Mobilizing Knowledge in Translation

Technische Universität Berlin, Wintersemester 2019

Session 6

Manuscripts in Translation
around the Classical and Medieval Mediterranean

20 May 2019

The sixth session of the course will be focused on the translations of philosophical and scientific texts made in the Mediterranean Basin from Livius Andronicus to Andrea Alpago. These processes of translations among four main languages (Greek, Latin, Arabic, Hebrew) substantively shaped the formation of a shared culture in the Mediterranean Basin through a constant intertwining of theoretical and practical problems those translated texts were aimed at resolving. Often, though, texts in translations created new problems rather than helping resolve them (and this will be the main theme of session 9: Appropriating Doctrines). Session 6 is specifically focused on the historical dimension of the Mediterranean translations. Throughout the session, main problems concerning reasons, modalities, characters, and sponsors of the translations will be discussed examining six meaningful contexts of translations:

  • Greek into Latin I: The Foundation of Roman Literature and Philosophy
  • Greek into Latin II: Greek Inheritances in Translation in the Early Middle Ages
  • Greek and Persian into Arabic: The House of Wisdom in Baghdad
  • Arabic and Greek into Latin I: New Sciences and Old Problems in Latin Europe
  • Latin into Greek: The Strange Case of Maximus Planudes
  • Greek and Arabic into Latin II: Getting Rid of Aristotle?

Essential reading:

M.-Th. D’Alverny, “Translations and Translators.” In R. Benson and G. Constable (eds.), Renaissance and Renewal in the Twelfth Century, Cambridge 1982, pp. 426-433.

Please, answer the following questions concerning D’Alverny’s article:

  1. What kind of texts were translated and for what reasons?
  2. Why were medieval translations mainly made in Southern Italy and Spain?
  3. Why analyses of medieval translations of alchemical texts are particularly difficult?

Further reading:

D. Gutas, “Al-Manṣūr: Early ʿAbbāsid Imperial Ideology and the Translation Movement.” In D. Gutas, Greek Thought, Arabic Culture: The Graeco-Arabic Translation Movement in Baghdad and Early ʿAbbāsid Society (2nd-4th/5th-10th centuries), London 1998, pp. 28-60.

S. McElduff, “Language, Interpreters, and Official Translations in the Roman World.” In S. McElduff, Roman Theories of Translation: Surpassing the Source, New York 2013, pp. 17-38.

C. Burnett, “The Coherence of the Arabic-Latin Translation Programme in Toledo in the Twelfth Century.” Science in Context 14 (2001): 249-288.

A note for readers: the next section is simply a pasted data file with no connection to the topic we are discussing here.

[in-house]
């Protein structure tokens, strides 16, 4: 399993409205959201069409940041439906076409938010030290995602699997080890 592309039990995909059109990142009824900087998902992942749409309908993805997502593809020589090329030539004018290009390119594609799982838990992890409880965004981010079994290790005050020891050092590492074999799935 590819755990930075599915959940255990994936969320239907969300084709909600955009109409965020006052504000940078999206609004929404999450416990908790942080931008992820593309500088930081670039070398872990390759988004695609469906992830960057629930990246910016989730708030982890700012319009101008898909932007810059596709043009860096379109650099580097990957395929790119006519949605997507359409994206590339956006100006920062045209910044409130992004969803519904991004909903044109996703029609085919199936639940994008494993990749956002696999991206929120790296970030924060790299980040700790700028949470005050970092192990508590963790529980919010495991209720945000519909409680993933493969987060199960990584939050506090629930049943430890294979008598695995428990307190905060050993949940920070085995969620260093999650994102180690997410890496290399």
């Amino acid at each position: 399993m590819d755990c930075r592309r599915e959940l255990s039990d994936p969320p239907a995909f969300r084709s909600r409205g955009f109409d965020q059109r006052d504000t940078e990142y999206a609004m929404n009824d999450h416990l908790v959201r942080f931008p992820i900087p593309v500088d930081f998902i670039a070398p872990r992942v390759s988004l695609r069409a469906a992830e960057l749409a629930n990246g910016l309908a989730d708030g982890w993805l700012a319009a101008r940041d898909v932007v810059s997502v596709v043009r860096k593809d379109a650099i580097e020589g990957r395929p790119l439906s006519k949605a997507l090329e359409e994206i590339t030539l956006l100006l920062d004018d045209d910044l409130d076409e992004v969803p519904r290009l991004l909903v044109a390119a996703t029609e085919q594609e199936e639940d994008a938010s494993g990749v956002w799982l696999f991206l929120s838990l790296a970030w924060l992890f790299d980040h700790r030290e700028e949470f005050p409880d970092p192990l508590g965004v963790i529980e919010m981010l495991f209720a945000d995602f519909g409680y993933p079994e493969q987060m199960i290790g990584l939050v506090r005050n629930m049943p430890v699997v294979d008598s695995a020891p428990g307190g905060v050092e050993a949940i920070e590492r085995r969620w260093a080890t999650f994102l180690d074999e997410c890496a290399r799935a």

Session 10

Appropriating Doctrines:
The Strange Case of Matter and Atoms

24 June 2019

The tenth session of the course will be focused on the intertwining of translation and speculation (philosophy and science). As it has been stressed throughout the course, a purely objective rendering from source to target domains is impossible: a translation always implies an interpretation and a position into a new horizon of meaning. This fact entails a most pivotal question: how did textual modifications and conceptual alterations within the processes of translation shape scientific and philosophical reflection through premodern and modern times? The class will focus on two terms we commonly use on our everyday lives: “matter” and “atom”. Departing from the Greek terms ὕλη and ἄτομος, the gradual extension and specialisation of the meaning of these two terms into modern English “matter” and “atom” will be explored examining their semantic archaeology and transitional nature. During the session, main problems concerning reasons, modalities, problems, and implications of the processes of textual translation and semantic transition will be thoroughly discussed.

Essential reading:

R. Pasnau, “Form and Matter.” In R. Pasnau (ed.), The Cambridge History of Medieval Philosophy, vol. 2, Cambridge 2009, pp. 635-646.

Please, answer the following questions concerning Pasnau’s contribution:

  1. What is prime matter and what features characterise this entity?
  2. What is “universal hylomorphism”?
  3. Why is the medieval notion of matter so different from ours?

Further reading:

D. Bostock, “Aristotle’s Theory of Matter.” In D. Bostock, Space, Time, Matter, and Form: Essays on Aristotle’s Physics, Oxford 2006, pp. 30-47.

A, Clericuzio, 1990, “A Redefinition of Boyle’s Chemistry and Corpuscular Philosophy.” Annals of Science 47 (1990): 561-589.

G. Rees, “Matter Theory: A Unifying Factor in Bacon’s Natural Philosophy?” Ambix 24/2 (1977): 110-125.